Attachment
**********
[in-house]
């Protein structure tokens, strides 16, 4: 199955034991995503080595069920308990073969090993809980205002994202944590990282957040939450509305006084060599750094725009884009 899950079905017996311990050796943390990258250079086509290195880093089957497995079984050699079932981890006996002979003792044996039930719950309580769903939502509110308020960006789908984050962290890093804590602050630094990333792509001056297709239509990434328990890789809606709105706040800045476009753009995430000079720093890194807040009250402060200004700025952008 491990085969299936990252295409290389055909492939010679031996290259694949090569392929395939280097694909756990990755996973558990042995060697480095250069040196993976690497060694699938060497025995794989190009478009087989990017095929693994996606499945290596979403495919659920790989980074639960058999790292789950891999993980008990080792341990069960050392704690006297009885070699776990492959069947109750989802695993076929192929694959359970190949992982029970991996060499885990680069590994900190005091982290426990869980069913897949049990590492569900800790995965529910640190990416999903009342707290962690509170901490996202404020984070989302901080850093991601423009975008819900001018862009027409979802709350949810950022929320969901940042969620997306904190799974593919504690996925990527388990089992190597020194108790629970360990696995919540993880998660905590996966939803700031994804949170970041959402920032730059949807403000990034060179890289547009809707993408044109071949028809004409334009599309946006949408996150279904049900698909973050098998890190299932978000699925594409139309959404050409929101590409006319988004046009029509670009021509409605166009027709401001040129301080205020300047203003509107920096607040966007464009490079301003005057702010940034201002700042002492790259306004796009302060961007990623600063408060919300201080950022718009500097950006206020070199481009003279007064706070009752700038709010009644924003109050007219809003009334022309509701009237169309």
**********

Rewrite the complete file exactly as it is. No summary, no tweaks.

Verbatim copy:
[in-house]
């Protein structure tokens, strides 16, 4: 199955034991995503080595069920308990073969090993809980205002994202944590990282957040939450509305006084060599750094725009884009 899950079905017996311990050796943390990258250079086509290195880093089957497995079984050699079932981890006996002979003792044996039930719950309580769903939502509110308020960006789908984050962290890093804590602050630094990333792509001056297709239509990434328990890789809606709105706040800045476009753009995430000079720093890194807040009250402060200004700025952008 491990085969299936990252295409290389055909492939010679031996290259694949090569392929395939280097694909756990990755996973558990042995060697480095250069040196993976690497060694699938060497025995794989190009478009087989990017095929693994996606499945290596979403495919659920790989980074639960058999790292789950891999993980008990080792341990069960050392704690006297009885070699776990492959069947109750989802695993076929192929694959359970190949992982029970991996060499885990680069590994900190005091982290426990869980069913897949049990590492569900800790995965529910640190990416999903009342707290962690509170901490996202404020984070989302901080850093991601423009975008819900001018862009027409979802709350949810950022929320969901940042969620997306904190799974593919504690996925990527388990089992190597020194108790629970360990696995919540993880998660905590996966939803700031994804949170970041959402920032730059949807403000990034060179890289547009809707993408044109071949028809004409334009599309946006949408996150279904049900698909973050098998890190299932978000699925594409139309959404050409929101590409006319988004046009029509670009021509409605166009027709401001040129301080205020300047203003509107920096607040966007464009490079301003005057702010940034201002700042002492790259306004796009302060961007990623600063408060919300201080950022718009500097950006206020070199481009003279007064706070009752700038709010009644924003109050007219809003009334022309509701009237169309």